WTI (West Texas Intermediate) crude oil futures contracts for October delivery settled above $40 per barrel for the third day in a row. Prices have been trading in a downward price channel since the last week of June 2015. The inventory data and oversupply concerns drove crude oil prices in yesterday’s trade.
Support and resistance
The long-term massive supplies, record global inventories, and the strong dollar could drag crude oil prices lower. The key support for crude oil prices is seen at $38 per barrel. Prices hit this mark in February 2009. In contrast, lower crude oil prices could increase imports from India and South Korea. This could support crude oil prices. The next resistance for crude oil prices is seen at $50 per barrel. Prices tested this mark in August 2015.
US crude oil prices could average around $49 per barrel in 2015 and $54 per barrel in 2016, according to the EIA’s (U.S. Energy Information Administration) estimates. In contrast, Citigroup estimates that crude oil prices might hit $32 per barrel in the short term. The trading channel suggests that crude oil prices could average between $33 per barrel and $43 per barrel in the short term.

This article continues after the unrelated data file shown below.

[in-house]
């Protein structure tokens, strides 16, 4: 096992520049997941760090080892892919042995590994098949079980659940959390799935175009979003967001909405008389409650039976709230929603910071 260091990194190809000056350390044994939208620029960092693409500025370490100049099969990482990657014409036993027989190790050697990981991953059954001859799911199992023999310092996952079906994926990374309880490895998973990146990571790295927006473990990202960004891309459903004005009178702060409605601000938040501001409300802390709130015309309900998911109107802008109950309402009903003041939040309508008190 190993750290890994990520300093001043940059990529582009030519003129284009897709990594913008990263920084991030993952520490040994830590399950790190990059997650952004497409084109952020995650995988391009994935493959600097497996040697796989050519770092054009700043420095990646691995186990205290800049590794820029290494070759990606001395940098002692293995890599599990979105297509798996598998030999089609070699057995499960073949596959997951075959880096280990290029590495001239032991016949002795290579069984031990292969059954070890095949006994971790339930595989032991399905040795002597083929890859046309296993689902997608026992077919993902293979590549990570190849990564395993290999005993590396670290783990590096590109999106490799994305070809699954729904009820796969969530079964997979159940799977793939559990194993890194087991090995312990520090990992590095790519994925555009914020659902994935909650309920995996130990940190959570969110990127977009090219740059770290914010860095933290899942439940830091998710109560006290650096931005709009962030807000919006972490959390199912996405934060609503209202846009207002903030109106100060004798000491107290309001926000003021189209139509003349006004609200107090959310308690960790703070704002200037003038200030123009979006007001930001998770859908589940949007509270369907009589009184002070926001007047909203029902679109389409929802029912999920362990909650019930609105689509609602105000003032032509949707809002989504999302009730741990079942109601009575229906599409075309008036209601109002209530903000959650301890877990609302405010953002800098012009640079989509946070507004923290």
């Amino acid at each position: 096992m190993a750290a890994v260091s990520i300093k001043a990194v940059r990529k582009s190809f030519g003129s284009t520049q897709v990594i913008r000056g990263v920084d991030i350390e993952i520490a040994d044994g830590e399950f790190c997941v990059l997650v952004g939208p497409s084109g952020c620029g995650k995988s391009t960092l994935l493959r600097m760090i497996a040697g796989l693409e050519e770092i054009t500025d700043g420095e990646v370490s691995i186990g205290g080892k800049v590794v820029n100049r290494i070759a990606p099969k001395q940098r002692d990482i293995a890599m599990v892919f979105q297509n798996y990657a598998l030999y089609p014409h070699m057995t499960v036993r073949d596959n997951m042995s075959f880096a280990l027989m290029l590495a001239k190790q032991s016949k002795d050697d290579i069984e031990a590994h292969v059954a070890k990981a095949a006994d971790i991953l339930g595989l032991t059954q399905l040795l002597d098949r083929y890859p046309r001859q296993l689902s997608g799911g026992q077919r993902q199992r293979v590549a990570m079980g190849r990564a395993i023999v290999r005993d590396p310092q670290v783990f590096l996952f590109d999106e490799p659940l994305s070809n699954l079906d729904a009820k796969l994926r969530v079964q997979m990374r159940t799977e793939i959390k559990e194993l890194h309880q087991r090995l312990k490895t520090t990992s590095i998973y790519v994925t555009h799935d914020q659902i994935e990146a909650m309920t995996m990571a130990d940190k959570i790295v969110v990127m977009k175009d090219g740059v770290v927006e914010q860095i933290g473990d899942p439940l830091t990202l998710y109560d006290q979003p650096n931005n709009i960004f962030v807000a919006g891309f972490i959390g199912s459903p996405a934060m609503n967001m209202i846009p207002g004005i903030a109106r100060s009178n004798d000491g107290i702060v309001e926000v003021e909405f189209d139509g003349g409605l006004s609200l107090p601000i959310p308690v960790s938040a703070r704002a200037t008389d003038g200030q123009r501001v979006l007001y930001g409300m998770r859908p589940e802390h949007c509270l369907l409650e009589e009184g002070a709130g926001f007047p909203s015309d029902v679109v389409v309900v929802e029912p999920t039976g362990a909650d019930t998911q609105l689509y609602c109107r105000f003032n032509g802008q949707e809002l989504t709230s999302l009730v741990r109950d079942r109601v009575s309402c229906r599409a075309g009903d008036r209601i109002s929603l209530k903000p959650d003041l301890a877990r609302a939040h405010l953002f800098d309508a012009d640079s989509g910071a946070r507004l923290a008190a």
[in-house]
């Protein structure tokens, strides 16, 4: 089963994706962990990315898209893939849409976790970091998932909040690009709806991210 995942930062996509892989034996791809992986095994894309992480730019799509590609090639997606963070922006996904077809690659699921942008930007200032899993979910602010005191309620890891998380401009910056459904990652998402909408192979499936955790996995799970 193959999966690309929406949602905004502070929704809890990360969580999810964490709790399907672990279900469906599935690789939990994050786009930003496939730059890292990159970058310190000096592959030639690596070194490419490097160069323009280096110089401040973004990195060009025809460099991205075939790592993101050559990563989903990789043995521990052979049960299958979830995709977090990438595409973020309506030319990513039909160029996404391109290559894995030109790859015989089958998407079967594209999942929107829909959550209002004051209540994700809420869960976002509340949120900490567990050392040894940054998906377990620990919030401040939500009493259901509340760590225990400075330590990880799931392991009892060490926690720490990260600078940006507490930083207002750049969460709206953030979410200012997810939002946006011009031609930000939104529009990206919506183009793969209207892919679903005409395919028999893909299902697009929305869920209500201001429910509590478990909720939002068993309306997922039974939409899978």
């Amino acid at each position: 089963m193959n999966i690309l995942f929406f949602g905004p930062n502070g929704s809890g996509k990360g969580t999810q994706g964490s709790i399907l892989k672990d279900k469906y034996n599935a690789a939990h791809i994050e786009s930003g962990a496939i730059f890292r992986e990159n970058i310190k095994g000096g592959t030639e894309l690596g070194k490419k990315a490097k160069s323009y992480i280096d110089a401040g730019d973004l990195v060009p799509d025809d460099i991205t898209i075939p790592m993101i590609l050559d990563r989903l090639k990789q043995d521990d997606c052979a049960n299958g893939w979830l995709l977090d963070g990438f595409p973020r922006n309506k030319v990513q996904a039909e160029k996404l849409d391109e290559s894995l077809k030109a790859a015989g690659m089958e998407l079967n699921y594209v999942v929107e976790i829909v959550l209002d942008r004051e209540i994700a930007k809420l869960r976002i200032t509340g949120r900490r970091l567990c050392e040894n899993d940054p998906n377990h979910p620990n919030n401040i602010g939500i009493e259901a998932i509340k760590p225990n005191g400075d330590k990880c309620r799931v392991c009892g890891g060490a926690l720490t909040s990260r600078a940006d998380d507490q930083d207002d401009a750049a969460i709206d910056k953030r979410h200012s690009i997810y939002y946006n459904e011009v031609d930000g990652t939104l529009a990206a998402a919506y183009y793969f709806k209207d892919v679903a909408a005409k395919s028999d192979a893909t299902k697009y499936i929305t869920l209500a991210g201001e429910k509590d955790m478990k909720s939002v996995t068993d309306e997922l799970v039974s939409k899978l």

Speculations of nuclear power plants restarting in Japan could also play a vital role in dragging oil prices lower. Japan is the third largest consumer of crude oil. Japan shut down most of its nuclear power plants due to the earthquake and tsunami alerts in 2011.
Rising crude oil prices benefit ETFs like the ProShares Ultra Short Bloomberg Crude Oil ETF (SCO). In contrast, ETFs like the Velocity Shares 3X Long Crude ETN (UWTI) benefit from falling crude oil prices.
Upstream players like Newfield Exploration (NFX), Noble Energy (NBL), and Devon Energy (DVN) benefit from rising crude oil prices. Combined, they account for 3.65% of the Energy Select Sector SPDR ETF (XLE). These companies’ crude oil production is greater than 41% of their total production.